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Changing terms and conditions
What does an employer have to do to implement a change?
A contract of employment can only be amended in accordance with its terms or with the agreement of the parties. However, not all changes during the employment relationship will require the contract itself to be amended. Some will be changes in practice, rather than in the terms of the contract, and in other cases the contract will allow for the proposed variation.
Will the proposed changes affect the contract?
The employer should first decide if its plans involve amending the contract itself. This involves identifying the existing terms of the contract, which may be:
- Express: these are terms that have been explicitly agreed between the parties (either orally or in writing).
- Implied: terms may be implied for a number of reasons, for example, through custom and practice.
- Incorporated: terms may be incorporated into the contract by statute or as a result of a collective agreement.
Some terms will not be part of the contract. These include, for example, benefits that are stated to be non-contractual and “policies” which merely provide guidance on how the contract will be carried out. However, sometimes a policy can become contractual even if it is not stated to be, for example, through custom and practice. Furthermore, an employer should avoid altering non-contractual policies in a manner that is likely to destroy trust and confidence, since this will breach an implied term, or in a manner that is discriminatory.
Is there a contractual right to vary the term?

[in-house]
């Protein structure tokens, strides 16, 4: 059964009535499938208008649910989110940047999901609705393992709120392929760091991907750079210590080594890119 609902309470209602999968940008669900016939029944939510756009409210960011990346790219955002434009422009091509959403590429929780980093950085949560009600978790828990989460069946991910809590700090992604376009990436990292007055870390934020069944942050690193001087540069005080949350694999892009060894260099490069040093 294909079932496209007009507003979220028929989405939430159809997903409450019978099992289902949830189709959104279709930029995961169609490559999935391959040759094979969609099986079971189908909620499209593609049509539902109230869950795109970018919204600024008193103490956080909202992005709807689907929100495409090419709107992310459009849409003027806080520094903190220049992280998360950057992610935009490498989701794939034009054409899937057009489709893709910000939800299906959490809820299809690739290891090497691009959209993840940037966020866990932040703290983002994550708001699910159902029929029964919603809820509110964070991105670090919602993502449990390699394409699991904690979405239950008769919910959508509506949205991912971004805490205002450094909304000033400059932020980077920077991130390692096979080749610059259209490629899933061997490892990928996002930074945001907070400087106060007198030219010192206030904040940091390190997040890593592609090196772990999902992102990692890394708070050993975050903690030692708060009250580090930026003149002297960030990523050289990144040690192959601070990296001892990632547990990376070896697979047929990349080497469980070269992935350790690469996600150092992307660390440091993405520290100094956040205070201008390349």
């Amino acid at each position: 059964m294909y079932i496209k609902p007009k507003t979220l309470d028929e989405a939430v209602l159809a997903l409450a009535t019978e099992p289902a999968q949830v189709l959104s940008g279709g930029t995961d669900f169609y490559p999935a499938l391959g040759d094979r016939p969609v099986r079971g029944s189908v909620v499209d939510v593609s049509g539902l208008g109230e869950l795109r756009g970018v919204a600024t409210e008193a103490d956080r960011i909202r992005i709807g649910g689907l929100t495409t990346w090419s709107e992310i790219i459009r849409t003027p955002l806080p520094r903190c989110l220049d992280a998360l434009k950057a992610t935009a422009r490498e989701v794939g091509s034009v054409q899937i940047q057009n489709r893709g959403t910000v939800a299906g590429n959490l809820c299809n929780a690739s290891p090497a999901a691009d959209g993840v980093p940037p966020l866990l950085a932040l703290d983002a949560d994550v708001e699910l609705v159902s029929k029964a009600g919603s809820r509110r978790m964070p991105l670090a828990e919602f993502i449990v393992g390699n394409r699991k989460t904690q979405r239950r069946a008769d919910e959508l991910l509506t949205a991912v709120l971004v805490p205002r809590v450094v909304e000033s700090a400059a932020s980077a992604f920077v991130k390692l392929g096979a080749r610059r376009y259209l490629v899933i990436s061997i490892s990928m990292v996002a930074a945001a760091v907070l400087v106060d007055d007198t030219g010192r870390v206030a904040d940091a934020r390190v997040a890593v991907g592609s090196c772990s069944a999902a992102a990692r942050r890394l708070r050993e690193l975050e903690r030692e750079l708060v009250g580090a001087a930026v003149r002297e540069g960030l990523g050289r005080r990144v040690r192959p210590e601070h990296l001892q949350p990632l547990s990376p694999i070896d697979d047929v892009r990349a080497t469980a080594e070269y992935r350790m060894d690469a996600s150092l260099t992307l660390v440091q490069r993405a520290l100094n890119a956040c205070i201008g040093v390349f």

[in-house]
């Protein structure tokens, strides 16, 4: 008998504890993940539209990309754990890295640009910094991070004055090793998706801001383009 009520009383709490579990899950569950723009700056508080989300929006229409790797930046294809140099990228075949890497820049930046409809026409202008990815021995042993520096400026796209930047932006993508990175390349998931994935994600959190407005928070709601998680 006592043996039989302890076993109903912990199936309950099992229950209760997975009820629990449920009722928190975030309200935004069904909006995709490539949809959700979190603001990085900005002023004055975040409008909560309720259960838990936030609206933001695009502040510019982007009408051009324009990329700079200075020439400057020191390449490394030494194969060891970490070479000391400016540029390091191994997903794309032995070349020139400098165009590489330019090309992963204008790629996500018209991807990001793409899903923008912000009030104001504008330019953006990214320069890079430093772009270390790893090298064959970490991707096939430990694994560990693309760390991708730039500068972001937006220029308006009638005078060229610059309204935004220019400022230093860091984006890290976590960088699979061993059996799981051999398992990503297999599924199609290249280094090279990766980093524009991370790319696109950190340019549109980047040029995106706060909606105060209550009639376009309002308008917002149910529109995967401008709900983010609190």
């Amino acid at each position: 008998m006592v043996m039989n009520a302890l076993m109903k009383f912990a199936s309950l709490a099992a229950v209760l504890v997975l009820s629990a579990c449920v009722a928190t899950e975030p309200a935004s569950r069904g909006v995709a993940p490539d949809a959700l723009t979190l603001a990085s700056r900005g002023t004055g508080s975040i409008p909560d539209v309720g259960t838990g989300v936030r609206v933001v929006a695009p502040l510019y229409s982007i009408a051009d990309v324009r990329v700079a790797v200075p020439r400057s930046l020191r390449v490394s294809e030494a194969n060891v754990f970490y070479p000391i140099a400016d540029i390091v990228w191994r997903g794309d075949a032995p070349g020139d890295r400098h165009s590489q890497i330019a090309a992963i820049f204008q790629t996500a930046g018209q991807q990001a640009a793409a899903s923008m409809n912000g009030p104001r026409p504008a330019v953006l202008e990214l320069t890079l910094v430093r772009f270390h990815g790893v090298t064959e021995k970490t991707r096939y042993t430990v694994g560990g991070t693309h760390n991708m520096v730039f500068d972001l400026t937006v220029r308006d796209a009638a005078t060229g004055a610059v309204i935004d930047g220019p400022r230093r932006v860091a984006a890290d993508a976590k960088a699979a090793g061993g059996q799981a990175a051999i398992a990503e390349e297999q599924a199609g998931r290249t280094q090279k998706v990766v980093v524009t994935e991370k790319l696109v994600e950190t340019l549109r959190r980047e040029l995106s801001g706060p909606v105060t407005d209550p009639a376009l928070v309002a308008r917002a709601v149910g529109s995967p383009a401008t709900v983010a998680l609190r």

If the proposed change will affect the existing term of the contract, the employer will not need to amend the contract if:
- The existing terms are sufficiently broad to accommodate the employer’s proposals.
- There is a specific right for the employer to vary the contract in this way.
- The contract gives the employer a general power to vary its terms.
- Any ambiguity in the terms of the contract will be construed against the employer.
- Any specific flexibility clauses will be given a restrictive interpretation by the Courts and may be limited by an implied term (for example, an obligation to exercise the clause reasonably).
- General flexibility clauses can probably only be used to make reasonable or minor administrative amendments that are not detrimented to the employee.
Implementing a binding change in terms
If the employer’s proposals involve altering the existing contract and there is no contractual right to make such a change, the employer could:
- Get express agreement to the new terms (either from the employee or through a binding collective agreement).
- Unilaterally impose the change and use the employee’s conduct to establish implied agreement to the new terms.
- Terminate the existing contract and offer continued employment on the new terms.
The employee may agree to the employer’s proposals orally or in writing (although an oral agreement is clearly more vulnerable to challenge at a later date).
For the contractual amendment to be binding, the employee must receive some form of benefit in return. In many cases, the employee’s continued employment will be sufficient consideration, but there may be problems when the change does not have an immediate effect (for example, when the employee’s rights on termination are altered).